Investing in startups is a risky game with enormous potential payoffs for the lucky winners. Through sweat equity, entrepreneurs are investors in their ventures but as strategists and operators, they must also persuade capital providers to write checks.

If you are in this position and would like to know the inside story of how an investor decides to cut a check to buy a stake in a startup, read on.

Up until November 2014, I had invested in six startups, three of which went out of business and three of which were sold for a total of more than $2 billion.

In December 2014 I invested in a seventh startup--SoFi (short for Social Finance)--a San Francisco-based peer-to-peer lender that provides student loan refinancing for highly educated not rich yet (HENRY) borrowers.

There are five reasons I invested in SoFi and if your startup can satisfy these tests as well, you have decent odds of raising capital from investors.

1. It is targeting a huge market

Investors are inclined towards startups that seek to generate revenues from huge markets. That's because in the most optimistic scenario, the venture is likely to gain 10% of that market.

And since a rule of thumb is that most startups need at least $100 million in revenue to go public, an investor will be happier if the startup is targeting a market that generates at least $1 billion in revenue.

SoFi started out targeting the $1.2 trillion student loan industry and recently announced an expansion into the $12 trillion mortgage market.

These are huge markets. But most investors are interested in knowing the size of a startup's addressable market--that is, the specific segments from which the company will draw revenues.

SoFi is targeting students at relatively selective schools--such as Stanford and Harvard--and my analysis of the company convinced me that student loan and mortgage demand among such schools' alumni would constitute a big market opportunity.

2. Its management team has excellent industry knowledge

Investors seek great management teams to deal with the uncertainty involved in turning a decision to target a big market into substantial revenue.

Ideally, a CEO would be someone who knows an industry well based on previous experience, is highly intelligent and motivated and can build a team of strong executives.

When I considered SoFi, I was pleased that its CEO, Mike Cagney, had extensive industry experience--having worked as a head trader at Wells Fargo and was smart--holding a graduate degree from Stanford Business School. Moreover, he had attracted top talent--SoFi's Chief Operating Officer was previously CEO of KKR Financial and Treasurer of Wells Fargo.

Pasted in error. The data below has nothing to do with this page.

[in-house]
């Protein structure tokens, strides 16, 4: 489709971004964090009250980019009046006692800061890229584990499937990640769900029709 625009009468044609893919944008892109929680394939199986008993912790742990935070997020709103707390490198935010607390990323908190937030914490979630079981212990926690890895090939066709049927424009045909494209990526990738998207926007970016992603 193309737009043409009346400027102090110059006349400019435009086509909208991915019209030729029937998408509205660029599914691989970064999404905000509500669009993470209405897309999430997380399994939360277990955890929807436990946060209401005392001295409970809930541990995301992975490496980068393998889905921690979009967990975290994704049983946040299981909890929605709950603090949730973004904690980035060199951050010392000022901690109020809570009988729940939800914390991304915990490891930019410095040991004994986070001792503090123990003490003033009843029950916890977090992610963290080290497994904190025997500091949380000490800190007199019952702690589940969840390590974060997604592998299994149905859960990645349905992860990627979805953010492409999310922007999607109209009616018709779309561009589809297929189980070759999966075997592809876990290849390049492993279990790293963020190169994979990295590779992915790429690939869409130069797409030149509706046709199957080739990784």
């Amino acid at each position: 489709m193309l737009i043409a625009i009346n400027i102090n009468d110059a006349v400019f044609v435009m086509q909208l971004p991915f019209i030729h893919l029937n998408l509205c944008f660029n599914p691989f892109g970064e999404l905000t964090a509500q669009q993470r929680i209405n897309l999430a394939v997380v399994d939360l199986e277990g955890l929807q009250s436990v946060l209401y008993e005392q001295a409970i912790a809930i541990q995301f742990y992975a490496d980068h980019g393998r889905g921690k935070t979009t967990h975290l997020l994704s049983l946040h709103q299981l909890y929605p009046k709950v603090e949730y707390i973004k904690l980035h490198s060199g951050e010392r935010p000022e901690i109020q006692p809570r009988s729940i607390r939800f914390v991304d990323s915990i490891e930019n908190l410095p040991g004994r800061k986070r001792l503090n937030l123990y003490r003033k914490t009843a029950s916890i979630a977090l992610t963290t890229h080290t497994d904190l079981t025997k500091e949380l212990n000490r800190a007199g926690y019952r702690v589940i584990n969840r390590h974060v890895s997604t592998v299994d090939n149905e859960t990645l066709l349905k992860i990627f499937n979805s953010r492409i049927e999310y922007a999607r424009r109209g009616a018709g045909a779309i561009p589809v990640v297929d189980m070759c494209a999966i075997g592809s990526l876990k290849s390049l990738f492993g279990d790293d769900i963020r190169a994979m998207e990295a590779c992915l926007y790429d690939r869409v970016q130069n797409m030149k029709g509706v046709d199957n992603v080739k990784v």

3. It knows what ails stakeholders and provides a remedy

A startup must deliver a solution to problems that other companies are not solving. To accomplish this, an entrepreneur must know all of a venture's stakeholders--groups of people such as customers, employees, suppliers, and investors--what is ailing them, and how the venture can relieve that pain.

SoFi seems to have pinpointed a pain point for students who borrow money--the loan rates are too high. And it saves money for the borrowers. Of the 15,500 borrowers who have taken out about $1.3 billion worth of loans, SoFi estimates that it has saved the average borrower $11,783.

Given its rapid growth and October 2014 announced intention to raise at least $200 million in an initial public offering in 2015, it is clear that SoFi also understands how it can meet the needs of investors for higher yields--SoFi is beginning to offer mortgages that average around $1 million--and Cagney described investor appetite for these loans as "voracious."

4. Its customer value proposition is hard to copy

An investor seeks to understand how a venture can get an advantage over rivals that might try to replicate the venture's successful strategy.

That special sauce could come from delivering customers a lower price for a high quality product that makes those customers happy to recommend the venture to people they know.

Investors look for evidence that the startup is creating large numbers of customers who will recommend its services to others. And if the startup's marketing expenses as a percentage of revenue go down as it grows, there is reason to believe that satisfied customers are helping the venture grow--a resource that will be hard to copy.

SoFi also seems to be doing well here. By streamlining the loan application process, offering borrowers lower rates, and providing services to help borrowers find jobs or start companies, SoFi helps HENRYs to succeed in their careers--thus removing speed bumps that might impede loan repayment.

5. It could reach $100 million in revenue

Passing the first four tests is very promising for investors. However, a venture is not likely to sell its shares to the public unless it is growing rapidly and reaches at least $100 million in revenues.

I would not be surprised to see SoFi reach this magic number in 2015.

There are plenty of risks that concern me--Can SoFi achieve its ambitious targets? Will SoFi require additional financing and how much would that dilute my investment? Will the market conditions that yielded a successful December 2014 IPO for rival, LendingClub, persist until SoFi is ready to try the IPO waters?

In the meantime, SoFi is offering quarterly dividends hinged on how well its borrowers do at repaying their loans.

Nothing is certain in the startup world, but if you can do as well as SoFi did at passing these five tests, you may have a shot at raising capital for your venture.